Want to See More Millennials as Homeowners? Ease FHA Condo Restrictions

[Originally published by Next City Magazine]

 

To casual observers, it may seem evident by now that urban density is not only fashionable, but has economic and environmental benefits. This does not mean, however, that the government always responds accordingly. For decades, federal land use and transportation policies have been inspired by the 1950s belief that suburbs, rather than cities, were what boosted upward mobility — and the Federal Housing Administration persists in favoring single-family over multi-family units. In late August, these FHA policies were reviewed by the Department of Housing and Urban Development, but rather than evening the playing field, HUD extended the same tired incentives for sprawl.… Read more

Why Don’t More Cities Sell Air Rights?

[Originally printed in Governing Magazine]

 

Public works projects often come at heavy expense. Whether it’s building new schools, municipal halls or other facilities, such projects produce not only upfront costs, but depending on their magnitude, long-term debts. There is, however, a way to mitigate costs, or even make a project more profitable: Sell off the air rights.

This is an idea that, while holding vast economic potential, is used sparingly in America. Nowadays whenever cities build a central library, to name one example, they usually construct a single-use facility that is only a few stories tall, if that.… Read more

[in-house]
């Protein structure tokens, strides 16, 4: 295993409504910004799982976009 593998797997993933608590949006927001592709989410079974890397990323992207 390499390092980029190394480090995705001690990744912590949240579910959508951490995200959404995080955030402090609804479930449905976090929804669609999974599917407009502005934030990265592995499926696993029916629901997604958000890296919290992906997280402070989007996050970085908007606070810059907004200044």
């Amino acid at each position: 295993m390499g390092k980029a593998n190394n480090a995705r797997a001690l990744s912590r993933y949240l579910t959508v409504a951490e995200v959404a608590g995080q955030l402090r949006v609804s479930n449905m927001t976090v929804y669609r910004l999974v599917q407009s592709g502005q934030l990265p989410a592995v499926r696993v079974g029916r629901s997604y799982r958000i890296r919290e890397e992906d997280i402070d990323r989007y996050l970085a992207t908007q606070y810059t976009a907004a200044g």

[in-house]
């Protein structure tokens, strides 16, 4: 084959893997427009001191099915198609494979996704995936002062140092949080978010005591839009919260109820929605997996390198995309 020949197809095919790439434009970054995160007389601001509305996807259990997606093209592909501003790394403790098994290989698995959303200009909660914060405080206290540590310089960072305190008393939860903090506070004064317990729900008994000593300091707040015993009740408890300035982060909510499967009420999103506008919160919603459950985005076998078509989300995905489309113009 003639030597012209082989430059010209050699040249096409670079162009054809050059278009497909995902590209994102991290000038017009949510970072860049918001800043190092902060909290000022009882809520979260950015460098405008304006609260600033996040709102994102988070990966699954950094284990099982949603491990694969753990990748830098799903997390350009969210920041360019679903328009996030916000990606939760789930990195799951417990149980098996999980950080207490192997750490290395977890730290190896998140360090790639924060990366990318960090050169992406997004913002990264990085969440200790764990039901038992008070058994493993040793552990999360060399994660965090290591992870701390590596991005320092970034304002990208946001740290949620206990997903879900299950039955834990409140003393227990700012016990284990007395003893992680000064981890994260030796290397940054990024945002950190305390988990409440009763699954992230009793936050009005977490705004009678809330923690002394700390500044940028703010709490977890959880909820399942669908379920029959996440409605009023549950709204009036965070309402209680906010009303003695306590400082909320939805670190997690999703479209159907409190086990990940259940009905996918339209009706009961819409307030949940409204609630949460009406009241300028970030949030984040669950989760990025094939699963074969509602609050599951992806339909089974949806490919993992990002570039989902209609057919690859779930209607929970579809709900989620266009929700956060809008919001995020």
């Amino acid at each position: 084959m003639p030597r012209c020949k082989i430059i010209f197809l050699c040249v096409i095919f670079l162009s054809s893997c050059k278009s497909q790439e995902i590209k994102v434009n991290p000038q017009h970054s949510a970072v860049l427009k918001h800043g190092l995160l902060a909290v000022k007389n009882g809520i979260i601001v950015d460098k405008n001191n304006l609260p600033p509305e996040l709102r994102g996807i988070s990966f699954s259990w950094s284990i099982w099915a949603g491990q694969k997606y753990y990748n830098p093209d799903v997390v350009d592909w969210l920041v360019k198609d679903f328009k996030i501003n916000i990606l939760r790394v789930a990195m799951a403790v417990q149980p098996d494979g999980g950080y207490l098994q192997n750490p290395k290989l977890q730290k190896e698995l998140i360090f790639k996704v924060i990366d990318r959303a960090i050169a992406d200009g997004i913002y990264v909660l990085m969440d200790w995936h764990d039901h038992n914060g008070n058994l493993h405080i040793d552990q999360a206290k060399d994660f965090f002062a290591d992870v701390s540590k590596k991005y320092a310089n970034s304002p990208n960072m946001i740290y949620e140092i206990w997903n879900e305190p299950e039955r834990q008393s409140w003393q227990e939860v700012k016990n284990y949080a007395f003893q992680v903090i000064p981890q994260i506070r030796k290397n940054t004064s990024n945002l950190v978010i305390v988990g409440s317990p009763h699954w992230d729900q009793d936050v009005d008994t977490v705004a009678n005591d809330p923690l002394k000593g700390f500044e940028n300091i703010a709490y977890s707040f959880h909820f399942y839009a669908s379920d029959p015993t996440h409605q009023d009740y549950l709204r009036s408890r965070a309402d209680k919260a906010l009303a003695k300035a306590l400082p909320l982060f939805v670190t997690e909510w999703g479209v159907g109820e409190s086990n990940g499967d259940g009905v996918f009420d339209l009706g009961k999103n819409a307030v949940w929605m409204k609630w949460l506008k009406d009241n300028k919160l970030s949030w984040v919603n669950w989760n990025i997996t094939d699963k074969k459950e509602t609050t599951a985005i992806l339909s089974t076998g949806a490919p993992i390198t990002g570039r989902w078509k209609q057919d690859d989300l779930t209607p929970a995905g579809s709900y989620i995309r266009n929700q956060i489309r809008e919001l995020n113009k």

4 Reasons Federal Money is Bad for U.S. Transportation

[Originally published by Next City Magazine]

 

The Congressional battle over shoring up the Highway Trust Fund has been painted as one between those willing to pay for transportation infrastructure and those willing to let it crumble. But really, the debate is over which level of government should control policy. Democrats would like to refurbish the fund, since it would keep road and transit construction largely under federal oversight. Some Republicans would like to extinguish it, so that localities could pay for, and thus dictate, their own policies. The Republican argument is partly inspired by the fact that federal bureaucracy adds expense to transportation projects.… Read more

How to Keep Construction from Killing Businesses

[Originally printed in Governing Magazine]

 

With all the new public works construction underway in my hometown of Charlottesville, Va., it can be tough avoiding traffic jams these days. The main thruway, the U.S. Route 250 bypass, can be a particular nightmare because of construction on an interchange. For a nearby retail center, though, the construction has been a downright business killer. An article in the local newspaper quoted a coffeehouse owner as saying he had lost customers and was cutting staff; other businesses’ sales have dipped by 40 percent.… Read more

Where Housing Policy Intersects with Homelessness in D.C.

[Originally published by Next City Magazine]